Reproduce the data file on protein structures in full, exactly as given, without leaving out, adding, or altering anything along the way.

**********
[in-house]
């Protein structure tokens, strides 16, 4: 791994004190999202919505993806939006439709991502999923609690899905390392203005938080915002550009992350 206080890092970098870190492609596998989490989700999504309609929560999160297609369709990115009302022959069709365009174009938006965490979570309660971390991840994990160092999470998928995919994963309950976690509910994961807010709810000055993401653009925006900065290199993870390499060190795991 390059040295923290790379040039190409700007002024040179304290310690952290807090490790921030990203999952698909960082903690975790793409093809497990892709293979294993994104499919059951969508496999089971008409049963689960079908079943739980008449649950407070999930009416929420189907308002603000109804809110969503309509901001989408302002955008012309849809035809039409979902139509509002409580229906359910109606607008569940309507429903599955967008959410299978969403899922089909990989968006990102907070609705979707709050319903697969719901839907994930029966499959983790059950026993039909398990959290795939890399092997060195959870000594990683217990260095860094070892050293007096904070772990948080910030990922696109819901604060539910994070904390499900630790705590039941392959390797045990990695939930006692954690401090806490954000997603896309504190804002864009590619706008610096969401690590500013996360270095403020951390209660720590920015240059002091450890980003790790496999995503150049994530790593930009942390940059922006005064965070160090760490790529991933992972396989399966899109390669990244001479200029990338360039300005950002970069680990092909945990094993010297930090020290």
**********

[in-house]
């Protein structure tokens, strides 16, 4: 791994004190999202919505993806939006439709991502999923609690899905390392203005938080915002550009992350 206080890092970098870190492609596998989490989700999504309609929560999160297609369709990115009302022959069709365009174009938006965490979570309660971390991840994990160092999470998928995919994963309950976690509910994961807010709810000055993401653009925006900065290199993870390499060190795991 390059040295923290790379040039190409700007002024040179304290310690952290807090490790921030990203999952698909960082903690975790793409093809497990892709293979294993994104499919059951969508496999089971008409049963689960079908079943739980008449649950407070999930009416929420189907308002603000109804809110969503309509901001989408302002955008012309849809035809039409979902139509509002409580229906359910109606607008569940309507429903599955967008959410299978969403899922089909990989968006990102907070609705979707709050319903697969719901839907994930029966499959983790059950026993039909398990959290795939890399092997060195959870000594990683217990260095860094070892050293007096904070772990948080910030990922696109819901604060539910994070904390499900630790705590039941392959390797045990990695939930006692954690401090806490954000997603896309504190804002864009590619706008610096969401690590500013996360270095403020951390209660720590920015240059002091450890980003790790496999995503150049994530790593930009942390940059922006005064965070160090760490790529991933992972396989399966899109390669990244001479200029990338360039300005950002970069680990092909945990094993010297930090020290």